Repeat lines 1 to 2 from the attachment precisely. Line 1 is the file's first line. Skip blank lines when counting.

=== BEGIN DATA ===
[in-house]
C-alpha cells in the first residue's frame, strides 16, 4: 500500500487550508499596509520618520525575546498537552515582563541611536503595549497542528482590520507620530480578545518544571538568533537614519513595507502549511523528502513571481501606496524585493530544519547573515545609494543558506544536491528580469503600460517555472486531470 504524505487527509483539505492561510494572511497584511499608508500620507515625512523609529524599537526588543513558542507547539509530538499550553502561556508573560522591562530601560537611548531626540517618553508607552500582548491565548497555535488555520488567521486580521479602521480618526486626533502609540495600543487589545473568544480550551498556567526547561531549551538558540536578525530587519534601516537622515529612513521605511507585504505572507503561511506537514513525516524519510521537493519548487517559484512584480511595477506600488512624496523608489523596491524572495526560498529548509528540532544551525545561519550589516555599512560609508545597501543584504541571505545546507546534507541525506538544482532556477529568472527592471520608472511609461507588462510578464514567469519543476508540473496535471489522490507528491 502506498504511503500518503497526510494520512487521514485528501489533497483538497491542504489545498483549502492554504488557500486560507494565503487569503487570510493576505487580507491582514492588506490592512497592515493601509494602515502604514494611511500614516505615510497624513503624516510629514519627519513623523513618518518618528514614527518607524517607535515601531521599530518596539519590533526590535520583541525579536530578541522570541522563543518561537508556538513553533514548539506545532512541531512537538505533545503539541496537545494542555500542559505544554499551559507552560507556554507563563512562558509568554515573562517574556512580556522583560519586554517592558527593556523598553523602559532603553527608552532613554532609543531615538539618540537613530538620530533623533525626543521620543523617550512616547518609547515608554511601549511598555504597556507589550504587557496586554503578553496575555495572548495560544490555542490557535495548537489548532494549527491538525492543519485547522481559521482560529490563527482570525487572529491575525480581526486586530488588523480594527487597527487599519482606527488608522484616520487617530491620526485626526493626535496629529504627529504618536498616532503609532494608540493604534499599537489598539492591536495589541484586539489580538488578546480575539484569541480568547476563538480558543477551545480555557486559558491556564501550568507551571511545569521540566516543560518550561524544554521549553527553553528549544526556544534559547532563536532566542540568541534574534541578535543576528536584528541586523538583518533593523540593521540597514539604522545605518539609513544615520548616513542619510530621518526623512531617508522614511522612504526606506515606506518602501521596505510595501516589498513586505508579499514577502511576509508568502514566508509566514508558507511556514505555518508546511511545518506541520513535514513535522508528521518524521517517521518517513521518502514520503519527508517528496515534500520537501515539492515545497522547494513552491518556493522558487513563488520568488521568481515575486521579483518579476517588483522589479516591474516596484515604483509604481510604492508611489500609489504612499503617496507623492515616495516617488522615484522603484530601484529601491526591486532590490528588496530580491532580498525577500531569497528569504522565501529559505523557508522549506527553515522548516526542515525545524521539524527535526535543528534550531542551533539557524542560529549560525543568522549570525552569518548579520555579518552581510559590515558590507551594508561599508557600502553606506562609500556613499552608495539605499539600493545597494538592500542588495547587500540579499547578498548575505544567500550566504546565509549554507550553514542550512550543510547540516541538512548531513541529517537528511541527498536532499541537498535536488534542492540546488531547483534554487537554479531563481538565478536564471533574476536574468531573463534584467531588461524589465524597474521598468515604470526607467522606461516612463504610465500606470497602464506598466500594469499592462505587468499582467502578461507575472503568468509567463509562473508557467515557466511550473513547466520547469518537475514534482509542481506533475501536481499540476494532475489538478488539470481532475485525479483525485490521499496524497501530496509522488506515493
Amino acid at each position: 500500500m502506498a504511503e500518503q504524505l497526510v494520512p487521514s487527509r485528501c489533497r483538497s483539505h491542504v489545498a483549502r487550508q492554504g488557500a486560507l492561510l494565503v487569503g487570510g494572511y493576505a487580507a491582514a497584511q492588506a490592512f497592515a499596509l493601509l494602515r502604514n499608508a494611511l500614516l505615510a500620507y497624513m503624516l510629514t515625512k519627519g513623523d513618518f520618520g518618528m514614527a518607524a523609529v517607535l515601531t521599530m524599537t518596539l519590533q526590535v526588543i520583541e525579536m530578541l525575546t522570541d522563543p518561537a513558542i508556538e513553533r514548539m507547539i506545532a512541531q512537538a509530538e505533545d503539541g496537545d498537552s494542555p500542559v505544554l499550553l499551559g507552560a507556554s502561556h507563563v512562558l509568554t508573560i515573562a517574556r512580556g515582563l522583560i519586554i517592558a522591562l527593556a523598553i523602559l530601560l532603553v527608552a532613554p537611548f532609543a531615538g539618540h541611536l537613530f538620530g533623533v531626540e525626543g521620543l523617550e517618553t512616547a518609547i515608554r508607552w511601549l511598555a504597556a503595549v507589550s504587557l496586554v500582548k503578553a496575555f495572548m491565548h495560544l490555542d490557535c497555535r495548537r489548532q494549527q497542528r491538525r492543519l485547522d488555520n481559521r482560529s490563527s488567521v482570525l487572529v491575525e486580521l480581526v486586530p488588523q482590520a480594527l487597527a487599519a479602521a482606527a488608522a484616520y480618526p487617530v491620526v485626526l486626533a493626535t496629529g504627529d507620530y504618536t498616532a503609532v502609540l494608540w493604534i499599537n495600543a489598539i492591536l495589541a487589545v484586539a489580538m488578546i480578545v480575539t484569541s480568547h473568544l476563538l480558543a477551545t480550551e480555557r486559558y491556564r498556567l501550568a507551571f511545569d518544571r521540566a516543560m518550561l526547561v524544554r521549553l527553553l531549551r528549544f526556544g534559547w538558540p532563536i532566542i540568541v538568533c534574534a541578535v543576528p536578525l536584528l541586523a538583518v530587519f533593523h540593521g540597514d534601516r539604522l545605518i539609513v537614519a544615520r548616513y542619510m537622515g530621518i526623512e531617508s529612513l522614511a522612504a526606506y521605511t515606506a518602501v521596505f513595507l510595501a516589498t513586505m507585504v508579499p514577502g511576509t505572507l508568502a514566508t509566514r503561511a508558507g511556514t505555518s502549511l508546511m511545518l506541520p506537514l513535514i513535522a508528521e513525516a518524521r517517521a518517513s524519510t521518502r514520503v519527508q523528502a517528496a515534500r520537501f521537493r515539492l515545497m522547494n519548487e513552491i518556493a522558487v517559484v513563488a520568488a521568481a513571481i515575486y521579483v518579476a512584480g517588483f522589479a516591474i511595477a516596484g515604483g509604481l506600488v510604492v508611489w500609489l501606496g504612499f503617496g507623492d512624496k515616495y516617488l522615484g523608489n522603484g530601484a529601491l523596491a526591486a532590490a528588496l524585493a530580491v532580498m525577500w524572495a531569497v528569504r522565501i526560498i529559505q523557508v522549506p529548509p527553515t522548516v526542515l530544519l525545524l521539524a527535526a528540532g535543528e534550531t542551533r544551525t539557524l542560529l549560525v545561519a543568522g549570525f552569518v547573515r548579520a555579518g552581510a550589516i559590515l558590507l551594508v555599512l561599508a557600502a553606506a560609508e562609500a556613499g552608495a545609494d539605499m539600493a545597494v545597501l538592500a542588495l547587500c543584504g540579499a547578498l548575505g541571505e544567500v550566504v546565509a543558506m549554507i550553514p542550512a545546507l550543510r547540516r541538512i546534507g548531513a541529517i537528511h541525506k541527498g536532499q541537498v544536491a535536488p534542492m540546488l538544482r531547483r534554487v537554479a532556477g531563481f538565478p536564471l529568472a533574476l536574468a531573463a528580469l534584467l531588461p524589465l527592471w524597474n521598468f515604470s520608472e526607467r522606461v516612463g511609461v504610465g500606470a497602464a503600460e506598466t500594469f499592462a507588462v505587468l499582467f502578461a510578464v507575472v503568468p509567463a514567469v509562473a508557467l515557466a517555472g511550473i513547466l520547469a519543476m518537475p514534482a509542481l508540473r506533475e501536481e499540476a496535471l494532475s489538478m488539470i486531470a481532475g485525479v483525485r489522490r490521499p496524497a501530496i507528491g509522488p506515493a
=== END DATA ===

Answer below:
[in-house]
C-alpha cells in the first residue's frame, strides 16, 4: 500500500487550508499596509520618520525575546498537552515582563541611536503595549497542528482590520507620530480578545518544571538568533537614519513595507502549511523528502513571481501606496524585493530544519547573515545609494543558506544536491528580469503600460517555472486531470 504524505487527509483539505492561510494572511497584511499608508500620507515625512523609529524599537526588543513558542507547539509530538499550553502561556508573560522591562530601560537611548531626540517618553508607552500582548491565548497555535488555520488567521486580521479602521480618526486626533502609540495600543487589545473568544480550551498556567526547561531549551538558540536578525530587519534601516537622515529612513521605511507585504505572507503561511506537514513525516524519510521537493519548487517559484512584480511595477506600488512624496523608489523596491524572495526560498529548509528540532544551525545561519550589516555599512560609508545597501543584504541571505545546507546534507541525506538544482532556477529568472527592471520608472511609461507588462510578464514567469519543476508540473496535471489522490507528491 502506498504511503500518503497526510494520512487521514485528501489533497483538497491542504489545498483549502492554504488557500486560507494565503487569503487570510493576505487580507491582514492588506490592512497592515493601509494602515502604514494611511500614516505615510497624513503624516510629514519627519513623523513618518518618528514614527518607524517607535515601531521599530518596539519590533526590535520583541525579536530578541522570541522563543518561537508556538513553533514548539506545532512541531512537538505533545503539541496537545494542555500542559505544554499551559507552560507556554507563563512562558509568554515573562517574556512580556522583560519586554517592558527593556523598553523602559532603553527608552532613554532609543531615538539618540537613530538620530533623533525626543521620543523617550512616547518609547515608554511601549511598555504597556507589550504587557496586554503578553496575555495572548495560544490555542490557535495548537489548532494549527491538525492543519485547522481559521482560529490563527482570525487572529491575525480581526486586530488588523480594527487597527487599519482606527488608522484616520487617530491620526485626526493626535496629529504627529504618536498616532503609532494608540493604534499599537489598539492591536495589541484586539489580538488578546480575539484569541480568547476563538480558543477551545480555557486559558491556564501550568507551571511545569521540566516543560518550561524544554521549553527553553528549544526556544534559547532563536532566542540568541534574534541578535543576528536584528541586523538583518533593523540593521540597514539604522545605518539609513544615520548616513542619510530621518526623512531617508522614511522612504526606506515606506518602501521596505510595501516589498513586505508579499514577502511576509508568502514566508509566514508558507511556514505555518508546511511545518506541520513535514513535522508528521518524521517517521518517513521518502514520503519527508517528496515534500520537501515539492515545497522547494513552491518556493522558487513563488520568488521568481515575486521579483518579476517588483522589479516591474516596484515604483509604481510604492508611489500609489504612499503617496507623492515616495516617488522615484522603484530601484529601491526591486532590490528588496530580491532580498525577500531569497528569504522565501529559505523557508522549506527553515522548516526542515525545524521539524527535526535543528534550531542551533539557524542560529549560525543568522549570525552569518548579520555579518552581510559590515558590507551594508561599508557600502553606506562609500556613499552608495539605499539600493545597494538592500542588495547587500540579499547578498548575505544567500550566504546565509549554507550553514542550512550543510547540516541538512548531513541529517537528511541527498536532499541537498535536488534542492540546488531547483534554487537554479531563481538565478536564471533574476536574468531573463534584467531588461524589465524597474521598468515604470526607467522606461516612463504610465500606470497602464506598466500594469499592462505587468499582467502578461507575472503568468509567463509562473508557467515557466511550473513547466520547469518537475514534482509542481506533475501536481499540476494532475489538478488539470481532475485525479483525485490521499496524497501530496509522488506515493